The Sabbath is the "hinge" on which the others turn. This basic study treats the foundational truths about God's Sabbath day.
In this miraculous event recorded in Luke 14:1-6, Jesus deliberately heals a man with dropsy on the Sabbath at the house of a chief Pharisee. Martin Collins shows that Jesus was teaching them an unmistakable lesson about the purpose of the Sabbath day: It . . .
Observing the Sabbath day is a vital key that this world's Christianity has lost. It opens up whole vistas of God's way and purpose!
Richard Ritenbaugh recognizes that power is neither intrinsically good nor intrinsically bad, but in nearly everyone's estimation, seems hopelessly unattainable. Even though we as Christians have negligible influence and power in this society, we have acce. . .
We live in a society that is increasingly concerned about ownership. Yet who owns the Sabbath? How does the answer to this question affect our keeping of it?
The work required on the Sabbath is to prepare for the Kingdom of God, fellowshipping with our brethren, serving where possible, and relieving burdens.
At creation, God sanctified only one day, the seventh, as a day of rest. At Sinai, He again sanctified it as a holy day, tying it to creation and freedom.
The fourth commandment is the one that most people think is least important, but in reality it may be one of the most important! John Ritenbaugh explains the Sabbath commandment and its vital teaching.
Jesus magnified the Sabbath, giving principles by which to judge our activities. Each time Jesus taught about the Sabbath, He emphasized some form of redemption.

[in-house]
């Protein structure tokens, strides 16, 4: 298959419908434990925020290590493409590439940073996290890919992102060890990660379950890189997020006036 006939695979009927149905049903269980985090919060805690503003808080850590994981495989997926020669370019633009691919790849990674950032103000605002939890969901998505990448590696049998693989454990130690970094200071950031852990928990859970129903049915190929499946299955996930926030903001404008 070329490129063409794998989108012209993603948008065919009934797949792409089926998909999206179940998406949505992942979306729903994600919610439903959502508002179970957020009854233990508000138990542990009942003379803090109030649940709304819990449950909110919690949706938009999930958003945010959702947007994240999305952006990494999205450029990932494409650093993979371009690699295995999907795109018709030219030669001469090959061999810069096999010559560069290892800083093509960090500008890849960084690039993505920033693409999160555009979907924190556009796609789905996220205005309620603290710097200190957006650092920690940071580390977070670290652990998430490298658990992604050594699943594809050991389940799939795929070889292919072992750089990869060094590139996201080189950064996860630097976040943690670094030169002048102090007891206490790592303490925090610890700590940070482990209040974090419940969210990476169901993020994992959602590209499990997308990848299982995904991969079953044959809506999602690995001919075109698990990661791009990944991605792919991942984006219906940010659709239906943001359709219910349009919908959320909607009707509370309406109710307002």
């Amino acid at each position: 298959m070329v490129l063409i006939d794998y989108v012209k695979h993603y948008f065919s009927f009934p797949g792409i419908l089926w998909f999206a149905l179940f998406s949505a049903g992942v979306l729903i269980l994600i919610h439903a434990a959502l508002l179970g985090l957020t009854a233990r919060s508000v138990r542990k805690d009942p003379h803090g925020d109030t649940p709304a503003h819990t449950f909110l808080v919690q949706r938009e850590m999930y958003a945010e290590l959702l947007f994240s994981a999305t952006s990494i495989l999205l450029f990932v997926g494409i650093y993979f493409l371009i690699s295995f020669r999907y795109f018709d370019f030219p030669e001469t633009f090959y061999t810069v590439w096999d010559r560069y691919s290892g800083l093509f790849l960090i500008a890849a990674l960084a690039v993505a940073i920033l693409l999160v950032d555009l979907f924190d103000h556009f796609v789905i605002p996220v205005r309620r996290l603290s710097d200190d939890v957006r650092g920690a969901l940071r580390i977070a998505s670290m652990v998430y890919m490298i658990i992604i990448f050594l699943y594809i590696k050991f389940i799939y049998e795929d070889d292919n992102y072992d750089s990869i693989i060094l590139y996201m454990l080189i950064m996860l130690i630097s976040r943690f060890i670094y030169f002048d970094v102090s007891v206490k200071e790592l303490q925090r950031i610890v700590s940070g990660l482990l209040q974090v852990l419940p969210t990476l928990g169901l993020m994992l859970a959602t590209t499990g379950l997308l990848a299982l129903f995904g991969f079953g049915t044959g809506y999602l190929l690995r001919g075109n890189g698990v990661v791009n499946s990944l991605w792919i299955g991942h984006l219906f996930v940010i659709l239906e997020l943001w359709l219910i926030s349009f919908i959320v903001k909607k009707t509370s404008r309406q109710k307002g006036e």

The Sabbath is a special creation, a very specific period of holy time given to all of mankind, reminding us that God created and is continuing to create.
The Sabbath reminds us that God is Creator and that we were once in slavery to sin. The Sabbath is a time of blessing, deliverance, liberty, and redemption.
A summary of the Covenants, Grace, and Law series, reiterating the differences in the Covenants and the respective places of grace and law in God's purpose.
John Ritenbaugh characterizes chapter 12 as the "rise of the opposition," outlining the rising suspicions on the part of the Jews, the prejudiced blindness and the active investigation, countermanded by Jesus response, making claims to His author. . .
In the professing-Christian world, an insidious, false belief exists: that the God of the Old Testament was a cruel, angry God, while Jesus, the God of the New Testament, is kind and loving. Pat Higgins, using the Bible's own testimony, shows that nothing . . .
Receive Biblical truth in your inbox—spam-free! This daily newsletter provides a starting point for personal study, and gives valuable insight into the verses that make up the Word of God. See what over 145,000 subscribers are already receiving.